Natural Products Insider

JUL-AUG 2019

INSIDER is the leading information source for marketers, manufacturers and formulators of dietary supplements, healthy foods and cosmeceuticals. Since 1997, INSIDER has been serving the needs of the global nutrition industry.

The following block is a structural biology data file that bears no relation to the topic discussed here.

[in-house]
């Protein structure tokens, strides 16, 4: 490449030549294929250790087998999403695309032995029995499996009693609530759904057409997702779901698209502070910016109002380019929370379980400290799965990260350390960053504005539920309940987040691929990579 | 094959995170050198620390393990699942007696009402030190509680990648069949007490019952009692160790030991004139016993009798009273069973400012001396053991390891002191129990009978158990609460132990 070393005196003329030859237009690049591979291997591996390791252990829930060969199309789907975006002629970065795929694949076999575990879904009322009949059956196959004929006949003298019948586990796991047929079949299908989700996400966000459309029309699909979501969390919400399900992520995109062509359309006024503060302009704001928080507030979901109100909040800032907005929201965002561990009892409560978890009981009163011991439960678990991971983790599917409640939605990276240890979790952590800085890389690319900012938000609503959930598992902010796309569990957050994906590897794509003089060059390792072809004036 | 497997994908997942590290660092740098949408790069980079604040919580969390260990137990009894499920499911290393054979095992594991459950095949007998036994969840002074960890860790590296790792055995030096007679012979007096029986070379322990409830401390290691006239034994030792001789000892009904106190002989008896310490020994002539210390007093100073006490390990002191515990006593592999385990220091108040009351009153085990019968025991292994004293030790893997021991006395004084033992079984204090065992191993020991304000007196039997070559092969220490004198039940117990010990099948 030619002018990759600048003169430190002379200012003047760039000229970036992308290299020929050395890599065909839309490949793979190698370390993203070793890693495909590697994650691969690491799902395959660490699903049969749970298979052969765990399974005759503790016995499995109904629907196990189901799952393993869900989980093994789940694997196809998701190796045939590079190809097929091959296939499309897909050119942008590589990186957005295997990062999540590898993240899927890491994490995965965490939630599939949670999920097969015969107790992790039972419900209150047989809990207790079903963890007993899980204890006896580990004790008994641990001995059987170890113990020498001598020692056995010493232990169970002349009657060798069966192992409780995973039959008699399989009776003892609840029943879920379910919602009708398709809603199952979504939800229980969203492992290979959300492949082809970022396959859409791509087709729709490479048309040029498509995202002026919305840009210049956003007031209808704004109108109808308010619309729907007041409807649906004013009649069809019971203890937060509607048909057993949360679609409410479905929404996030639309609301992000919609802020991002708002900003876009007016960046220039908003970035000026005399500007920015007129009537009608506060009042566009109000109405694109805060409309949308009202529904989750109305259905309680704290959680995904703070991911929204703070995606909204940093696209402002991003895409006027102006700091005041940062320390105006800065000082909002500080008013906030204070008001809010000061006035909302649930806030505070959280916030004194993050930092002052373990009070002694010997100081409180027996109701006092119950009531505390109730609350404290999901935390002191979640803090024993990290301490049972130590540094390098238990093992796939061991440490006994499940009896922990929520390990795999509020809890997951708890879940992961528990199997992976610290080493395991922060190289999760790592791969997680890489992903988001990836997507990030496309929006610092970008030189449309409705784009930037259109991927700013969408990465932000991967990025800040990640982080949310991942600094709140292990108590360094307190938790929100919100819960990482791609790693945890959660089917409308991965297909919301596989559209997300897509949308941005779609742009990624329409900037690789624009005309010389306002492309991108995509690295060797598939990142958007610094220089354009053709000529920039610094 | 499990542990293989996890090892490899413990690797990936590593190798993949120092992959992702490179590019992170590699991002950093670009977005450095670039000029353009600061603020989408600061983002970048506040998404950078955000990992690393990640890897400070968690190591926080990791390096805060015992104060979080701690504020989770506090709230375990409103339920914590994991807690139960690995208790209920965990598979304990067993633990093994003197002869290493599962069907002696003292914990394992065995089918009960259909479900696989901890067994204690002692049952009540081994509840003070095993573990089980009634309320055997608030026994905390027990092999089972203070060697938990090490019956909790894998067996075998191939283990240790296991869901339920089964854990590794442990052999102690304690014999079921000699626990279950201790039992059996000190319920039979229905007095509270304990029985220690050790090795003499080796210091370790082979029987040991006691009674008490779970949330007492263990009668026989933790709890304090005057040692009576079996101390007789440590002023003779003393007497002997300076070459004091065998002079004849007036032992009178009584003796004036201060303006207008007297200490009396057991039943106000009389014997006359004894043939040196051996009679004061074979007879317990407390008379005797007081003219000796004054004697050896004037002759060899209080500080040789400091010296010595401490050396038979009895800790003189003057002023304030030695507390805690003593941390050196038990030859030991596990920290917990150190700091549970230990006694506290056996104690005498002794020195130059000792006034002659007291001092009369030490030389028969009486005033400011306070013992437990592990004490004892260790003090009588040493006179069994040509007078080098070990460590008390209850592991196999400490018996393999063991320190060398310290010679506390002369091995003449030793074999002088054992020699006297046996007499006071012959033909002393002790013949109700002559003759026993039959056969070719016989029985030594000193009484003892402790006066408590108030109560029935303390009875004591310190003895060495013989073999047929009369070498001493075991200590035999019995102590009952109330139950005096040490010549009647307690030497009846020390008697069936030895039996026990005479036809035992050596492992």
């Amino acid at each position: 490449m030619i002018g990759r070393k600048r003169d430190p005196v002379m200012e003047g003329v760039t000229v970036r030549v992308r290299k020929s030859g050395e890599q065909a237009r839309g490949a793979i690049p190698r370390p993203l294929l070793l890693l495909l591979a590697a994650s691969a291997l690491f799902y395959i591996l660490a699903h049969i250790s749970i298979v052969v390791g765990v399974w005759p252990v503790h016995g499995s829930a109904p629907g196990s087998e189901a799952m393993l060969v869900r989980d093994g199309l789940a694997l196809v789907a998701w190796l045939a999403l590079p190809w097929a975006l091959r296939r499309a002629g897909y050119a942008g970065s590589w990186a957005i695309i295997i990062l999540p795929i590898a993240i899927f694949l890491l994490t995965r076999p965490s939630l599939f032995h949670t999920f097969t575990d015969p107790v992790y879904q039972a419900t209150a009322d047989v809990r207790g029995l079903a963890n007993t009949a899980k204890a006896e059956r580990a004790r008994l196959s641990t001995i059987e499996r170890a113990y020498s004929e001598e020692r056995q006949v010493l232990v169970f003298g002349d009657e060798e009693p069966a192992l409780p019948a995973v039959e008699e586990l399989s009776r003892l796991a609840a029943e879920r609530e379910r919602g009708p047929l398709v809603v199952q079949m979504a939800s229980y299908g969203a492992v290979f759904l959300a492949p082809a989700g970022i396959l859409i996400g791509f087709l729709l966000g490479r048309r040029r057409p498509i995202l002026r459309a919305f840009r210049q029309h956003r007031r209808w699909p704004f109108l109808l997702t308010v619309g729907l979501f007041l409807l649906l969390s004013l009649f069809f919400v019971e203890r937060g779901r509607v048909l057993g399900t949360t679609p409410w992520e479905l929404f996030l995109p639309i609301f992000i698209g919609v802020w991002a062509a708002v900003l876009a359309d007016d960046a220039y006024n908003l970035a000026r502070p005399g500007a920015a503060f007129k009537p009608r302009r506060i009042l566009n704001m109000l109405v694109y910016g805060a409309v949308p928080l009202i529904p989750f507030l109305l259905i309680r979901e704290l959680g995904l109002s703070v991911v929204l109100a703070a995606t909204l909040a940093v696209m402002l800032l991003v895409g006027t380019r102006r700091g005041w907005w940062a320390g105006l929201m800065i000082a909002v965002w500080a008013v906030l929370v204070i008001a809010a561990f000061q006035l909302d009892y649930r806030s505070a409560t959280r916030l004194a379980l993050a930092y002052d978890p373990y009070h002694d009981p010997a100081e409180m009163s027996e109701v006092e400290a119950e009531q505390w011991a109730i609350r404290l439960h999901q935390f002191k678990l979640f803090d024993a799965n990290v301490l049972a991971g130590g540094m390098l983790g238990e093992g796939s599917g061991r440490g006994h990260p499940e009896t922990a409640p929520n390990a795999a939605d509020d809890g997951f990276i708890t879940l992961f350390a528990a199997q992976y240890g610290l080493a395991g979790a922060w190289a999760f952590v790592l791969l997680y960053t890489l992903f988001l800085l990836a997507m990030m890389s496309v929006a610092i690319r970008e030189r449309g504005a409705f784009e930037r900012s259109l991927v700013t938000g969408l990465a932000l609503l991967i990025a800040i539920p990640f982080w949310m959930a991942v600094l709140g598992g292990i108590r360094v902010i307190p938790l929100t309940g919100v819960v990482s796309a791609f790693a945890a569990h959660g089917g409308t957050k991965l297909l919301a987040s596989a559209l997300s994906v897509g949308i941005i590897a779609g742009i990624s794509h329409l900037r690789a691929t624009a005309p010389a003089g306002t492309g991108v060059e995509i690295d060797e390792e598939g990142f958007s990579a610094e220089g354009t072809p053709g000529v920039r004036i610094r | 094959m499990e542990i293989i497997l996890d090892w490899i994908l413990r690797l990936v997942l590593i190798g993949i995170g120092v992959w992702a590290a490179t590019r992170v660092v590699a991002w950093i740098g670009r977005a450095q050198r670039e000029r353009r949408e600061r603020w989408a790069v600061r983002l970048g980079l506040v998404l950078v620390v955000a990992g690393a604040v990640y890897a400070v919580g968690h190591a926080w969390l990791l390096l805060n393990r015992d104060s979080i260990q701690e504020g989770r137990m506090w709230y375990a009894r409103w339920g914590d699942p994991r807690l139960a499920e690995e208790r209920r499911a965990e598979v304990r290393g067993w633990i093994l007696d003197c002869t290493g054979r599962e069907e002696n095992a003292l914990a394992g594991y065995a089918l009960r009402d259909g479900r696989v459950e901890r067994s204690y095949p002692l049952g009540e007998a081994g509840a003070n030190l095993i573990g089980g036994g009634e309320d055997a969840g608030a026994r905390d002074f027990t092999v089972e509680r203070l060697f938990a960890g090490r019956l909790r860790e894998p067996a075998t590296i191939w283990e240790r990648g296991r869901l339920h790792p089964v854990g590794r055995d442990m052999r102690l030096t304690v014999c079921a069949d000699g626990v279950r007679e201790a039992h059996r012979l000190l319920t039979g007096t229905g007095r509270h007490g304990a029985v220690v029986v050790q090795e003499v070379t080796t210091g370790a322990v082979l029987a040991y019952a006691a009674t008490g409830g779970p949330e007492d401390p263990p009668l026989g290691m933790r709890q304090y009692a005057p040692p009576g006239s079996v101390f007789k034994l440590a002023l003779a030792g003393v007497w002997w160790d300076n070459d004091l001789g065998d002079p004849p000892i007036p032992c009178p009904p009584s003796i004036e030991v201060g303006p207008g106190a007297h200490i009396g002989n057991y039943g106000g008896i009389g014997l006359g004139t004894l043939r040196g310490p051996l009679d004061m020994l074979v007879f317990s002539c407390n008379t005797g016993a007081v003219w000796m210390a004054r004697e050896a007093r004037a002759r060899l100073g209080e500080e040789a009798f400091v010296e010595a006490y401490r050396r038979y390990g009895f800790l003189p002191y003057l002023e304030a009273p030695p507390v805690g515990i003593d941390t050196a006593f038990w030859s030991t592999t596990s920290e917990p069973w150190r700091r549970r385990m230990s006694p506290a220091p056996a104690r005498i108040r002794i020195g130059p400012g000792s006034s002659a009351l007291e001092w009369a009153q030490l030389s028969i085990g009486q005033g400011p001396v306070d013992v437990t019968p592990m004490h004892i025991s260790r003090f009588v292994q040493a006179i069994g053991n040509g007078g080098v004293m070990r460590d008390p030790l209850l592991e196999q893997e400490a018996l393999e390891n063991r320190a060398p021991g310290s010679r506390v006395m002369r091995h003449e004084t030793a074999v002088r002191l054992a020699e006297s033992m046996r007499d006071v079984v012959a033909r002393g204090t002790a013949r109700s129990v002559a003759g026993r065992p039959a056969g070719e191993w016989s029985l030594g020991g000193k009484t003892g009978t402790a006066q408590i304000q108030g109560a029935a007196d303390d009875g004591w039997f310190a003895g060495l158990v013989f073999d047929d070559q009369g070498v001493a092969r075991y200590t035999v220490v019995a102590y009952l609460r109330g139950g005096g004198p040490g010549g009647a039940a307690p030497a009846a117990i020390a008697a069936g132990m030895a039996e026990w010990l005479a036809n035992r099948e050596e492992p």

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36 INSIDER July /August 2019 rates depending on surface area [and] exposure to oxygen, so that's one of the things you have to take into consideration. Overages are going to be different in those different forms." Additionally, Shao noted the manufacturing process related to a particular delivery form can affect how much overage is needed. Tableting, for example, is a harsh process that can cause ingredients to degrade, "so there may be encapsulation approaches that can be used for ingredients that protect them during the tableting process or, perhaps, avoiding tableting and going to something that is less harsh, like a capsule, for example, instead of a tablet," Shao said. Perhaps, he suggested, equally important to determining how much overage to add is taking measures to reduce the amount of overage needed. By addressing factors that can cause ingredient degradation, manufacturers may be able to reduce the amount of overage needed for a product. This approach comes with a bonus: cost reduction. "Approaches can be taken to try to minimize the amount of overage that's needed because … adding more adds more cost," Shao said. "Certainly, that's something that manufacturers want to keep down is their cost." Packaging is key a factor to improve stability, and thereby reduce degradation of actives. Some packaging can protect ingredients from light and oxygen, which can degrade actives. Secrist implored manufacturers to consider "anything you can do to minimize the exposure to oxygen in the packaging." Another important consideration when determining overage amounts, Secrist said, is the target demographic. "Who are you targeting?" he asked. "Are you targeting women? Are you targeting the elderly? Are you targeting children? Are you targeting specifi cally infants? There's not a lot of data for infants and children." He advised "trying to be conservative" when determining overage amounts for vulnerable populations. "Trying to put more overage in that might be approaching potentially upper safe limits is not as good as potentially trying to lower the shelf life," he said. How Much Is Too Much? According to Shao, "At some point, an overage can become an adulteration." Despite potential safety concerns, FDA has not established maximum amounts for dietary ingredients in supplements. "The agency … does not set maximum levels, what we call regulatory maximums, for the amounts of nutrients, vitamins, minerals [or] other ingredients that can appear in a dietary supplement," Shao explained, adding regulatory maximums are "different for different nutrients or ingredients. What determines [a maximum] is quite complex, so it makes it diffi cult for the agency to draw a fi ne line." FDA's concern, Shao suggested, is safety. "If the overage that's added for a given nutrient or collection of nutrients in the formulation or ingredients in the formulation result in the product being unsafe, then that's a problem," Shao said. "But if it's not—if it doesn't result in safety issues—then really FDA is not going to be concerned." It's important to understand which ingredients pose a greater threat to safety when consumed in larger doses. Fat-soluble vitamins, for example, pose a greater threat than water-soluble vitamins, which are excreted quickly when consumed in excess. Manufacturers can turn to data on tolerable upper intake levels for various vitamins and minerals, established by the National Academy of Sciences and included as part of the dietary reference intakes (DRIs) nutrient recommendation by the National Institutes of Health (NIH), for guidance on safe amounts of certain nutrients. "You have to know what the upper limits are and make sure that as you're formulating you stay away from those upper limits," Secrist said, "especially if you have products that are targeted specifi cally to the demographics with children, or pregnant or lactating women." Did it Work? A critical piece of the overages pie is making sure the fi nished product does, in fact, maintain at least 100% of the active ingredient amounts at the end of shelf life. There's only one way to be sure: testing. Accelerated stability studies, which subject a fi nished product to harsh conditions to predict long-term shelf life, are a useful tool for manufacturers, but shouldn't mark the extent of stability testing. "The ability for accelerated studies to predict real time … can vary tremendously depending on what ingredients you have in your formula and then what dosage form you're looking at," Shao said. "What manufacturers should do is start out with accelerated, but ultimately [rely on] what they call 'real time stability,' which is just monitoring the stability of the ingredients under ambient conditions." Additionally, Secrist noted, products need to be tested at the time they're released to ensure they contain the amount of overage determined necessary by stability studies. Ultimately, stability studies can help manufacturers understand the effects of time, temperature and oxygen on a product to help determine how much overage is needed. "Make sure that overage has been determined to be safe and then make sure it has that amount at time zero—at the time of manufacture— so that it's going to make it through the shelf life," Secrist said. Contract Manufacturing: Efficacious Doses Looking for More on Overages? Overages are tricky, but can be mastered with appropriate expertise and knowledge of regulations and best practices. Tune into the "Intentional ingredient overages – webinar" to hear from experts on legal concerns, regulatory considerations and best practices to ensure products contain declared values throughout shelf life. Scan Here